Script and Scribble is a book about taking your time. But, if you’re in a hurry, read the last chapter first, “Is Handwriting Important?,” for a true appreciation of why handwriting is still relevant. Then, wander back to the earlier chapters.
If you suffer from pen lust, as I do, you’ll find yourself thinking “me too, me too” when the author extols the mind-hand connection when we write with a pen – a good pen, perhaps a Mont Blanc or her romantic attachment to an Esterbrook fountain pen.
But when it comes to our "real" writing, we are mostly slaves to the keyboard. In fact, Burns Florey says, keyboarding is generally taught in schools now, instead of handwriting instruction.
Most school children are typing on keyboards at the age when we were still sniffing the 64-pack of Crayola crayons. But children do need to learn to write longhand, and they still need time to think while writing. Handwriting holds the key to our innermost thoughts
The author and I are of the same generation. When learning penmanship in third grade, she recalls: “Something about the low-key creativity, the reach for perfection, and the repetitive mental numbness appealed to me….” I would add an appreciation for the simplicity of slow, focused concentration, which is often lacking in our fast-paced electronic lives today. Reading Script and Scribble took me back to my own third grade experience when I asked my mother how long it would take before I could write as fast as her. "It takes practice," she said. To encourage me, she tolerated my speed-scribbling at the kitchen table, even pretending it was legible.
Script and Scribble is rich with history and provides fascinating research into a realm of communication and thought-processing that may soon disappear.
Are pen lovers living on the “planet of nostalgia,” as the author suggests? Other than writing grocery lists and signing credit card slips, when do we use a pen anymore?
Man has needed the written form of expression since cave dwellers used sharp stones to record their days, using a symbol, such as a drawing of a bison, to document their hunting successes. In fact, Sumerians (circa 4000 BC) used a stylus, not unlike today’s PDA pointing sticks. Egyptians first chiseled words into papyrus leaves and later on parchment. The Romans designed fancy fonts they could scribble as well as the more formal fonts carved in stone.
Educated Romans would carry a stylus at all times. Often they used stylus and wax for ephemeral bits of writing and even for legal documents. For literary purposes, pens were made like a brush with hair, fibers or a reed, called calamus, from which our pens derive. They were then sharpened with a knife and split at the end to absorb ink. This became the model for most future pens, and of course, the origin of the term “pen knife.”
Today’s authors might admire Jane Austen’s productive writing career even more upon learning that she wrote each of her novels with a quill pen, as did Dickens when he slowly penned Great Expectations.
Burns Florey has some fun with her quill research, when she describes quill pen production like this: pluck a feather from a large angry bird, cut away most of the feather bits, harden it in hot sand or plunge it into a vat of acid, cut a slit, trim into a nib, and scrape flat to write. And the quill pen lasted 12 centuries.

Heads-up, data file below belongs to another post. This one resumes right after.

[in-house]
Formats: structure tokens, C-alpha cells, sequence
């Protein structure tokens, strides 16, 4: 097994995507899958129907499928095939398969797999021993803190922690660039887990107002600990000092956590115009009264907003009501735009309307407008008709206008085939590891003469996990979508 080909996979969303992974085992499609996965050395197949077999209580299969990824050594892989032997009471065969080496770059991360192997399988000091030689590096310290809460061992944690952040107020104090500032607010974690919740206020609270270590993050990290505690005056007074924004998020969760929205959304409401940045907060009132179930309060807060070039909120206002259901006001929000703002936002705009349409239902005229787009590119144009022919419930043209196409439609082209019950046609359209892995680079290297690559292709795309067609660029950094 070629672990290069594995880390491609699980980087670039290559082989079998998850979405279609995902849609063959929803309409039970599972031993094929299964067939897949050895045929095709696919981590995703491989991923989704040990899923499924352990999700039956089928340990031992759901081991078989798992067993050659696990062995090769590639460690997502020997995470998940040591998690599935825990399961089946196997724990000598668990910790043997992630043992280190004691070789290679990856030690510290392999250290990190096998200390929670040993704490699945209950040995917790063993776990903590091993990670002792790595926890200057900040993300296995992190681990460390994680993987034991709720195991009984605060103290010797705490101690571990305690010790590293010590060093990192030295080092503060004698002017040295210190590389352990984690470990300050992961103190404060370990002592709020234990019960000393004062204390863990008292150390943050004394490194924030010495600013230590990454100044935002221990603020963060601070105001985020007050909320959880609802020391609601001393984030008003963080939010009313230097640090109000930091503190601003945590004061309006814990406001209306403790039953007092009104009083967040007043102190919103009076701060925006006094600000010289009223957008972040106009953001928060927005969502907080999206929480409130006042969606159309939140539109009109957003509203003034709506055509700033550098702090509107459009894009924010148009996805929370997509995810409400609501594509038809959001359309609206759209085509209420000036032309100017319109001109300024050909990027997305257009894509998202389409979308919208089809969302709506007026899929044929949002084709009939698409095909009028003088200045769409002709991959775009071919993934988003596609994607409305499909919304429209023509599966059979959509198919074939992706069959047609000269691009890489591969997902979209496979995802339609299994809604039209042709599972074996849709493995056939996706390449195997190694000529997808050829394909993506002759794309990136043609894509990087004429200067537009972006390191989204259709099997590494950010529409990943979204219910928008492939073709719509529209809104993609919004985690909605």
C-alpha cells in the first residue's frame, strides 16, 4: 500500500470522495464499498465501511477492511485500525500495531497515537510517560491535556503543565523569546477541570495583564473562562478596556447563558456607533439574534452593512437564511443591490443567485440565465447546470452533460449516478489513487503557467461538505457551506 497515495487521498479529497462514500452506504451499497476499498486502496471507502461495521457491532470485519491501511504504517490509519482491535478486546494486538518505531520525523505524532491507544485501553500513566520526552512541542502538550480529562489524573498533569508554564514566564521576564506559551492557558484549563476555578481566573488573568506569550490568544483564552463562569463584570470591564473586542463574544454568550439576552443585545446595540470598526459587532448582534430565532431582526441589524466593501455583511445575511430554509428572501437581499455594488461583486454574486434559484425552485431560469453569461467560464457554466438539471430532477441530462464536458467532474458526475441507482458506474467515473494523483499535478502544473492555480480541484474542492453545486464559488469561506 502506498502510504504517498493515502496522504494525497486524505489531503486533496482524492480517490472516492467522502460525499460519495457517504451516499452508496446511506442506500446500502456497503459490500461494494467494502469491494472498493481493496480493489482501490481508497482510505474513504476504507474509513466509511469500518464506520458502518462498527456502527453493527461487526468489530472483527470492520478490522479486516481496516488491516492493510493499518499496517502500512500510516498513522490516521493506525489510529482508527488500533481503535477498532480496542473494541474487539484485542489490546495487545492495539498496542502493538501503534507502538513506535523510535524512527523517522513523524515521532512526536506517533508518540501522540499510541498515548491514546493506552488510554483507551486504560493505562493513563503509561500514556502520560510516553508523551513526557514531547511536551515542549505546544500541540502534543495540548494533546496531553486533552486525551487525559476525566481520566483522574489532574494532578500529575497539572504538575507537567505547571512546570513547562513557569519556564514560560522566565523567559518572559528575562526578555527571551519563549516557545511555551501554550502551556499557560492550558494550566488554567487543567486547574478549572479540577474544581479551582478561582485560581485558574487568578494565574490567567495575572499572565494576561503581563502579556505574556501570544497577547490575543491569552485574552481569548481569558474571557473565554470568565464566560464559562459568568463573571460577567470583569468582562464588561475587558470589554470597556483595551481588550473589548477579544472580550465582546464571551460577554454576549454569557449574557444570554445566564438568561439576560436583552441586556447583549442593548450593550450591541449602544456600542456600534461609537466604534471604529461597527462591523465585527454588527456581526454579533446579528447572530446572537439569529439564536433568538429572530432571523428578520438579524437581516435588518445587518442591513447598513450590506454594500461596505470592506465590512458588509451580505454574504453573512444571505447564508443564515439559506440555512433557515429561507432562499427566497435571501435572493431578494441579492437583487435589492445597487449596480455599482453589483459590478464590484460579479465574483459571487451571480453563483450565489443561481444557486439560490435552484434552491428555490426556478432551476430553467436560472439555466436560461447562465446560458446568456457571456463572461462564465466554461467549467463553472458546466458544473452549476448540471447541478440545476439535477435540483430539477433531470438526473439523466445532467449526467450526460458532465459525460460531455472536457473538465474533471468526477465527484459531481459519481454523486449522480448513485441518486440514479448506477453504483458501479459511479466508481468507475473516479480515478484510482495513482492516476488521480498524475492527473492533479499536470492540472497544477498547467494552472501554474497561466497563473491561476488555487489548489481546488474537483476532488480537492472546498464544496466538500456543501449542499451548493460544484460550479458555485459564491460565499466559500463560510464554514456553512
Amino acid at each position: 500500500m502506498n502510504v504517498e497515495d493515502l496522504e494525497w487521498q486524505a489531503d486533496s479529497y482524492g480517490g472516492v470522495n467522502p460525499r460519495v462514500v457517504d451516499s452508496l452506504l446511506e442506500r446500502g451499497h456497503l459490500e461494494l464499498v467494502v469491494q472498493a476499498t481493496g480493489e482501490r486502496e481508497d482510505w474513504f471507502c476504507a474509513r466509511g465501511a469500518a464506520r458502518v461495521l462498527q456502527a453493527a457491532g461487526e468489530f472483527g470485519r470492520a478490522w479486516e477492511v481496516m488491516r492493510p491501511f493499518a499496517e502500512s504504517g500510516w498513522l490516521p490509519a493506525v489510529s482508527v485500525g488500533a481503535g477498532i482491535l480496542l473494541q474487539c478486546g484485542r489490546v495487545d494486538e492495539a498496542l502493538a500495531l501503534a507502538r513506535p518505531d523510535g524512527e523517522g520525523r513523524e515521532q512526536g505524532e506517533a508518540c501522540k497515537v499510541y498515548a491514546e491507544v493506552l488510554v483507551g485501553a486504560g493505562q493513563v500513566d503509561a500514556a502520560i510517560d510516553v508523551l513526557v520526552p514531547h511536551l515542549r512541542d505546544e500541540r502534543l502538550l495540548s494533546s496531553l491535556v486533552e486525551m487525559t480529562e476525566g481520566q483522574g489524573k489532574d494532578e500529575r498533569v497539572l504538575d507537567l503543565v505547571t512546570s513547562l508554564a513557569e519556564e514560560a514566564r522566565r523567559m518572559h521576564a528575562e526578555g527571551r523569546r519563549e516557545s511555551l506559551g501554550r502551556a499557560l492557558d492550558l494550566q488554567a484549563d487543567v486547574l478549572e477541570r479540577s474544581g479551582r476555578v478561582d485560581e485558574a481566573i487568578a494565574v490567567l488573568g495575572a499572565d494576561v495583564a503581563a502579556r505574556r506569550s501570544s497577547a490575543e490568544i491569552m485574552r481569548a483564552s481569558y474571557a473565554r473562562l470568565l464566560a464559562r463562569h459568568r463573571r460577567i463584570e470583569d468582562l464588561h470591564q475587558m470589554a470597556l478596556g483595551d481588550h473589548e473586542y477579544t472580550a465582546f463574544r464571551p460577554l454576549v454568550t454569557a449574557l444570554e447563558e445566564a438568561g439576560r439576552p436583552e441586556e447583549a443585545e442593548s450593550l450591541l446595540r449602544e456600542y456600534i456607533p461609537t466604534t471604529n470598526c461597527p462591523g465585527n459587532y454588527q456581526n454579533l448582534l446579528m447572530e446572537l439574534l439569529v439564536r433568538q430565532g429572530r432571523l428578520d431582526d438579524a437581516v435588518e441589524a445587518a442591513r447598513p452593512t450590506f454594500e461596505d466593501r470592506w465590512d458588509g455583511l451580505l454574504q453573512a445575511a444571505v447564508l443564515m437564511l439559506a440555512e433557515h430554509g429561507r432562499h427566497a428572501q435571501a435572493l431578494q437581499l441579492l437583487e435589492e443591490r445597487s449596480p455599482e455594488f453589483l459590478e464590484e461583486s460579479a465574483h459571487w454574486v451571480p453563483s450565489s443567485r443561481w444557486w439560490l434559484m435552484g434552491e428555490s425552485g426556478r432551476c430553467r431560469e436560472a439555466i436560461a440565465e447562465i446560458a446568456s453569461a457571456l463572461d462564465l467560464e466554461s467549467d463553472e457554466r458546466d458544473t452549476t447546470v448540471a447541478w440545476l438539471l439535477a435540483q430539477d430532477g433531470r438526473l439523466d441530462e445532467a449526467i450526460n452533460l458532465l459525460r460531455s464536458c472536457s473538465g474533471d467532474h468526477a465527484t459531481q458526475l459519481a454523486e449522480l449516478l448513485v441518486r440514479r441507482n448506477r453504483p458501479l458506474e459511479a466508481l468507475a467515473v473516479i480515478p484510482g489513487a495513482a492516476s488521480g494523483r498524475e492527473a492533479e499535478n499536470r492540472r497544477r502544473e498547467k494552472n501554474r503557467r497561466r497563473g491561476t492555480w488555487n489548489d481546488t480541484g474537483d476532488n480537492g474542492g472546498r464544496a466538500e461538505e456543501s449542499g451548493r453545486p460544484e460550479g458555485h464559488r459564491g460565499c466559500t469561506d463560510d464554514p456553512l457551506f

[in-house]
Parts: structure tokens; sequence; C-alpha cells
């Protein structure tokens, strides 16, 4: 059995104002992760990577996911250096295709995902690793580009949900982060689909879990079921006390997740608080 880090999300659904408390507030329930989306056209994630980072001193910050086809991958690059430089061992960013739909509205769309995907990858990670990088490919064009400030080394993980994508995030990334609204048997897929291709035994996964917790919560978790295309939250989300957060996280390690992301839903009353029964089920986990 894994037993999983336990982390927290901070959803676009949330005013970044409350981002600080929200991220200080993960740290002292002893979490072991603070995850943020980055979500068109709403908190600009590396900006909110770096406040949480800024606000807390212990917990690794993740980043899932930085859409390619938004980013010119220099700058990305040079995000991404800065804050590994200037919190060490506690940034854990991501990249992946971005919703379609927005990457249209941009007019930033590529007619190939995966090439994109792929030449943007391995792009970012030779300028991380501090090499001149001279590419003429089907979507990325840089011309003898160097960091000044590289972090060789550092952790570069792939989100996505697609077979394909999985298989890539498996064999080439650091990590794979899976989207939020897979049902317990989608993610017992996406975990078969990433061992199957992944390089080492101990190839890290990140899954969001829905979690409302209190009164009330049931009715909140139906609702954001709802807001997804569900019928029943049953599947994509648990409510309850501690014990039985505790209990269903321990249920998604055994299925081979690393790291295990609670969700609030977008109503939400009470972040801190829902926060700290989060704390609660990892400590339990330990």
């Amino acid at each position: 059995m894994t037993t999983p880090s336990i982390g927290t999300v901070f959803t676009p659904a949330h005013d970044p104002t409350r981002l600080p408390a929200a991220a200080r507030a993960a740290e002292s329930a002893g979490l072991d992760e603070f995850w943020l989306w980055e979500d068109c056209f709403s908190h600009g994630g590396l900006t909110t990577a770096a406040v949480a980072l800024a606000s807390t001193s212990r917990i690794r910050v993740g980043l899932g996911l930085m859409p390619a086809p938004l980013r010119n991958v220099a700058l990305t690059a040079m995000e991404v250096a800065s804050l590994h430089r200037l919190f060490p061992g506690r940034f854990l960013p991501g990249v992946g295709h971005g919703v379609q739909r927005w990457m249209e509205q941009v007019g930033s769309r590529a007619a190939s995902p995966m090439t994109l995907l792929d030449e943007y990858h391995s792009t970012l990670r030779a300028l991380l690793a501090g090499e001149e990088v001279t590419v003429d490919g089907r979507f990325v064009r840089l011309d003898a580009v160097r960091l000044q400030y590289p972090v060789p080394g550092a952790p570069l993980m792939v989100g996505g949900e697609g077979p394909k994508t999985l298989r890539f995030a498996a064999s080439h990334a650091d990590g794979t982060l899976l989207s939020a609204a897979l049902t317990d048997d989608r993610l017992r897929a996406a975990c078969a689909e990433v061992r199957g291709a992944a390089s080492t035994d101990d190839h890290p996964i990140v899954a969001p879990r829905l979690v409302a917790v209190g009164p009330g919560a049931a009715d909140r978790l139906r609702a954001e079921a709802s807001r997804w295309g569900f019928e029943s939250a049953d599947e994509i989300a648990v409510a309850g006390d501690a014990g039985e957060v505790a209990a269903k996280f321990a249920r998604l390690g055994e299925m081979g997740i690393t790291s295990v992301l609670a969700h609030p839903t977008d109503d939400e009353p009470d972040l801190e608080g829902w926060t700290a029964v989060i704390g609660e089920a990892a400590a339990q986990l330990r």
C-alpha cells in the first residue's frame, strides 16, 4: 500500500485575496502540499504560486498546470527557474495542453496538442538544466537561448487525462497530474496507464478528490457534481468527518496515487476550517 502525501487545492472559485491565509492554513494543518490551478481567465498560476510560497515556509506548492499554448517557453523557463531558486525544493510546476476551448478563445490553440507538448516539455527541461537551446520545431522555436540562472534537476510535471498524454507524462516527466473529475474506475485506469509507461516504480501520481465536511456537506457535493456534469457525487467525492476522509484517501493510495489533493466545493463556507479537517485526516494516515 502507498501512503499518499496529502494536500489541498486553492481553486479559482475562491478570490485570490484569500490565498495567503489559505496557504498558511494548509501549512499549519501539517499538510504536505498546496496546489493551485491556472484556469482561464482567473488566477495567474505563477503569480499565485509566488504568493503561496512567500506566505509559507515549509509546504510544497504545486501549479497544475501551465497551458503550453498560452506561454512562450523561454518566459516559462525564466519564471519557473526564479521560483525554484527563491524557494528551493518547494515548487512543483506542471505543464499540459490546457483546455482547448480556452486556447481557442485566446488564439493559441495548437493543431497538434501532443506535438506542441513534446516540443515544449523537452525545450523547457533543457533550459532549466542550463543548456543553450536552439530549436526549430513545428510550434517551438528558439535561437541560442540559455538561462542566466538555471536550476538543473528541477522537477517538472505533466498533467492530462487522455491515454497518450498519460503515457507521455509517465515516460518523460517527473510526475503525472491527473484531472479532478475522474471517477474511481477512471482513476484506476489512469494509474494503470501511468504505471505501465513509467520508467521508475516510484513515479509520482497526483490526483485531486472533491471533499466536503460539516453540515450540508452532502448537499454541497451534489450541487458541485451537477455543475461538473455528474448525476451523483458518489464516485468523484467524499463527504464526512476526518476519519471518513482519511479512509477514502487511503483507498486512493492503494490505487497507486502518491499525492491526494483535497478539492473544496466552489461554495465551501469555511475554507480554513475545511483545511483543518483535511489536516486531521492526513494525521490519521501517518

Pens changed plenty over time, with writing implements causing tension between aesthetics and utility as demand grew. Today we can instruct the computer to produce an italic font by inserting bracketed symbols around our text. When first invented in Venice around the 1500’s, the italic font created a sensation as “an entirely new design.”
Now we fast forward to metal pens, and fountain pens, which were perhaps loved and hated, similar to our computer mouse frustrations today. After many variations, journalist Laszlo Biro invented the ball point pen in 1938, when he noticed that newspaper ink dried quickly and didn’t smudge. He and his brother developed a rolling ball to creating the first ball point pen. It’s evident from their work that there is a great deal of science and math involved in the series of curves and loops we call our handwriting.
And personal it is. Handwriting was a form of self-presentation but not seen as a sell-expression tool until the late 19th century. Then, handwriting began to be recognized as unique and an indicator of personality traits. Michon, a Parisian priest is quoted as saying: “The slightest movement of the pen is a vibration of soul.”
Author Mary Gordon is quoted saying “Writing by hand is laborious,” she says, "…it involves flesh, blood, and the thingness of pen and paper, those anchors that remind us that however thoroughly we lose ourselves in the vortex of our invention, we inhabit a corporeal world.”
There’s lots more enjoyment in Script and Scribble. The author’s research confirms the importance of teaching writing to children, to focus their attention. Just looking at a letter isn’t going to do it. When young children learn handwriting as they are learning to express their thoughts, the two kinds of writing, one mechanical and one creative, become naturally and inextricably connected in the child’s mind.
“For the rest of us,” says Burns Florey, “the fact that handwriting does hang on-despite everything — seems hopeful and comforting.” So, whether we get a few minutes alone with a nice notebook and pen, or blog wild in a noisy café, let’s keep writing.
And by the way…
This fascinating book is full of valuable information but lacks a detailed index, so while you’re reading Script & Scribble, I suggest you keep a nice pen at hand.